Black Cumin ( Nigella sativa) Supplementation in the Diet of Broilers Influences Liver Weight and Its Enzymes

Document Type: Research Article


1 Department of Animal Science, Faculty of Agriculture, University of Zanjan, Zanjan, Iran

2 Department of Animal Science, Qaemshahr Branch, Islamic Azad University, Qaemshahr, Iran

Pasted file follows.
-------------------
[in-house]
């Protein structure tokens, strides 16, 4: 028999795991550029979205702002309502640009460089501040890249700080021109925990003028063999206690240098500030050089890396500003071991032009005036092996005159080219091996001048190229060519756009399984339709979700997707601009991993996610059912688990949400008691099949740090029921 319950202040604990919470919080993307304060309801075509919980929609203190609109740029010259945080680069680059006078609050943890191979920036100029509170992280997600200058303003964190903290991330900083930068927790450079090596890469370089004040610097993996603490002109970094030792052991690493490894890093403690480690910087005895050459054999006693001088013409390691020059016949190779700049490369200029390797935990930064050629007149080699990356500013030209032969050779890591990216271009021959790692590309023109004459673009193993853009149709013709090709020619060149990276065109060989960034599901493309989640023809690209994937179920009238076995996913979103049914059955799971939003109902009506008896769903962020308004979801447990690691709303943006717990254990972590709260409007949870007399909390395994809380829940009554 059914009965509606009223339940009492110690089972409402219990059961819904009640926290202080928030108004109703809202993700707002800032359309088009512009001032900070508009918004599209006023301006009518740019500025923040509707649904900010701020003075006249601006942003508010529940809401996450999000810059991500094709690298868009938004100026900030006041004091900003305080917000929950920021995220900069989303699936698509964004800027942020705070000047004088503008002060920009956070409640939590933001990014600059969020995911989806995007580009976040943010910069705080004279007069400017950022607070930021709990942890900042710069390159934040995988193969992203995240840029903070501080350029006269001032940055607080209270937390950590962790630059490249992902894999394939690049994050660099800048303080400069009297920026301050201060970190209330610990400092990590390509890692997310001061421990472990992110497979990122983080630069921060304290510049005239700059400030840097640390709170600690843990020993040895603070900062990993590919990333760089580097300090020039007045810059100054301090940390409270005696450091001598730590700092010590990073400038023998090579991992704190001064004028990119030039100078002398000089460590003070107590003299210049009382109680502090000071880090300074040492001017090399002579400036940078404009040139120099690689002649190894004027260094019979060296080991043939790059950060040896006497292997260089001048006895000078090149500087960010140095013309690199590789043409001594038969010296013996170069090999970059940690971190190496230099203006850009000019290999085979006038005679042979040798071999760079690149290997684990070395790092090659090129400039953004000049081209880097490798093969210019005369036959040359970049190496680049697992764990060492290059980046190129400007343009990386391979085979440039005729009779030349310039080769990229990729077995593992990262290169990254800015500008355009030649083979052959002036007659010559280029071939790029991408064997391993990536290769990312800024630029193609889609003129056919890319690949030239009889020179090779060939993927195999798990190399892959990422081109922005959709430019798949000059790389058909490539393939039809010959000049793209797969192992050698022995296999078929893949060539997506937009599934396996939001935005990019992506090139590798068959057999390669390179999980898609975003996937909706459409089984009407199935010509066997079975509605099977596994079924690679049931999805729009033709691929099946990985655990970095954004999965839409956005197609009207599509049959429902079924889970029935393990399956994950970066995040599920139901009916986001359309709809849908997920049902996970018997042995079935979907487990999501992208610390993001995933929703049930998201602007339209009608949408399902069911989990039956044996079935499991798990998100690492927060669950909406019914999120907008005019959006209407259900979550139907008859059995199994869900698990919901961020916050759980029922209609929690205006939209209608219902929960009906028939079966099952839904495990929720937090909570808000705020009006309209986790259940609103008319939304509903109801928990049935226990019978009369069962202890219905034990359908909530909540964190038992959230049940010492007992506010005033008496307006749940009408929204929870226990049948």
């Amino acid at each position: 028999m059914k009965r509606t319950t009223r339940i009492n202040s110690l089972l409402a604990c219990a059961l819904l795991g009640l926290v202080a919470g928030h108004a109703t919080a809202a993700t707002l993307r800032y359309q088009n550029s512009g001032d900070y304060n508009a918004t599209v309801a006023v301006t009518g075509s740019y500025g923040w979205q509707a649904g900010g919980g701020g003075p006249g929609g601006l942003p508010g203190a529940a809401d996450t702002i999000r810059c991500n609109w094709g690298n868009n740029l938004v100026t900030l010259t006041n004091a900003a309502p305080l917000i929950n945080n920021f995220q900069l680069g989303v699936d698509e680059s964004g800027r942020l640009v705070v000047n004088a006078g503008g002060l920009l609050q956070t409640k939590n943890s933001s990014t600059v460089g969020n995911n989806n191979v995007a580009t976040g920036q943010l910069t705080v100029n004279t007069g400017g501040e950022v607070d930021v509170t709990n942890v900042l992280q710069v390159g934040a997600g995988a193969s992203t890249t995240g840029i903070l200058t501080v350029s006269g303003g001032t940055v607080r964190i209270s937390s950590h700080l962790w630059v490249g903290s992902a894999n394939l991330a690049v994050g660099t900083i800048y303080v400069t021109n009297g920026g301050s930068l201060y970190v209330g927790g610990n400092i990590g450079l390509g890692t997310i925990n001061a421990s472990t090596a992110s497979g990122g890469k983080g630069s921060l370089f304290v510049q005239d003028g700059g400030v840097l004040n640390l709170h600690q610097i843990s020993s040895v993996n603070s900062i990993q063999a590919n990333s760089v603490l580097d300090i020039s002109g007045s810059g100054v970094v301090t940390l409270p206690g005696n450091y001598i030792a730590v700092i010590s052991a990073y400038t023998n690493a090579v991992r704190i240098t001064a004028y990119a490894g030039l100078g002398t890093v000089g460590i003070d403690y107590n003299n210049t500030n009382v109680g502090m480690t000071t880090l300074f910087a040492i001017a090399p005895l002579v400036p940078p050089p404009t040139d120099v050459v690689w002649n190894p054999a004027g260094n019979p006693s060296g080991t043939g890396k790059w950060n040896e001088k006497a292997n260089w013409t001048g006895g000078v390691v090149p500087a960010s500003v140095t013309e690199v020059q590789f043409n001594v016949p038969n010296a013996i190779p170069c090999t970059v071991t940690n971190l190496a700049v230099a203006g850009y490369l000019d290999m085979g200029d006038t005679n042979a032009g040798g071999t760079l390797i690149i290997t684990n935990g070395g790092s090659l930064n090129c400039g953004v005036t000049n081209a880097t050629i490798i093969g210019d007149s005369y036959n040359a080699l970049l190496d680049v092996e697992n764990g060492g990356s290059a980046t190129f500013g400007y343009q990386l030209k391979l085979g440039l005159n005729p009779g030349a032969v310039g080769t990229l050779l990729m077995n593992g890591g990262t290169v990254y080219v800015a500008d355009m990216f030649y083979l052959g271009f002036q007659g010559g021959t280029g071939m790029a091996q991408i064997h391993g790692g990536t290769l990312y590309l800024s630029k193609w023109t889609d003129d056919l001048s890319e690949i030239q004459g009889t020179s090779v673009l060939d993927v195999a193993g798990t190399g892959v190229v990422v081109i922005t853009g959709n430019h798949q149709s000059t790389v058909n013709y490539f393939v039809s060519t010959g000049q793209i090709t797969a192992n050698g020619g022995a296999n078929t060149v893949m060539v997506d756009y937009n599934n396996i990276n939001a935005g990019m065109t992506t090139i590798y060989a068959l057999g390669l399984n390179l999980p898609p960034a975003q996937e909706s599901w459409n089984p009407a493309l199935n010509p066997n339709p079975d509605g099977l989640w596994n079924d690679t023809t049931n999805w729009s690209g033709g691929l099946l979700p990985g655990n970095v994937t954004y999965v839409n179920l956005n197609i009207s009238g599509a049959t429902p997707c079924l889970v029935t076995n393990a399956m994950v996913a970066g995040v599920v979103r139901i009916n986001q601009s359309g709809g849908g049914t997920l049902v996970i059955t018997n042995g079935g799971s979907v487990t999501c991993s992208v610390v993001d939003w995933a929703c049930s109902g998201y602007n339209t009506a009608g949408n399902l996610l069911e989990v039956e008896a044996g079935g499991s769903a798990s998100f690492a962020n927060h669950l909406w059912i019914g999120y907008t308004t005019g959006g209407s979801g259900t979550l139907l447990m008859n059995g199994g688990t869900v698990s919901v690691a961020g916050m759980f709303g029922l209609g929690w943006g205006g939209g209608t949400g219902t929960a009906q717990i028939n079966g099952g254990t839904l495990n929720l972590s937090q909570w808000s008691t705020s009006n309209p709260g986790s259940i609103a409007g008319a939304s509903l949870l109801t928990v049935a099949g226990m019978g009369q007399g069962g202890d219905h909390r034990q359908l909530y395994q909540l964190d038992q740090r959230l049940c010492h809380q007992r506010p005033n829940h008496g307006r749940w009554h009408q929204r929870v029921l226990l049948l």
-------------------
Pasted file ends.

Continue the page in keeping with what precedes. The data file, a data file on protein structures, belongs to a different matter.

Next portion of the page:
An experiment was conducted to evaluate the effects of supplementing black cumin (Nigella sativa) seeds (BCS) in diet on performance, liver weight and enzymes of broilers.The experiment was conducted as a randomized complete block design. Two hundred forty day-old unsexed broiler chicks (Cobb 500) were divided into four groups and assigned to four feeding treatments, with four replicates of 15 birds each. Group 1 was considered as a control group where they are given unsupplemented diets. Group 2, 3 and 4 were given diets supplemented with 5, 10 and 15 g/kg of BCS respectively.Birds fed diets not supplemented withBCS showed no significant effect (P>0.05) on live weight, feed consumption and organs weight, except to liver followed by 0 g/kg treatment (P<0.05). Diets supplemented with BCS increased glucose and alanine aminotransferase (ALT) compared with control group as significantly (P<0.05). Also, plasma aspartate aminotransferase (AST) andlow-density lipoprotein (LDL) from broilers fed diets supplemented with5 and 10 g/kg BCS was lower than control (P<0.05). Feed conversion ratio of bird fed to 5 g/kg BCS in 42 days old was the lowest amount (P<0.05). The highest and the lowest liver weight percent were also depending to 15 g/kg BCS and control respectively. Overall, this research showed that BCS supplemented at the varying levels did not have any negative or positive influences on the growth performance of broiler chickens, although it affected some of the blood parameters.


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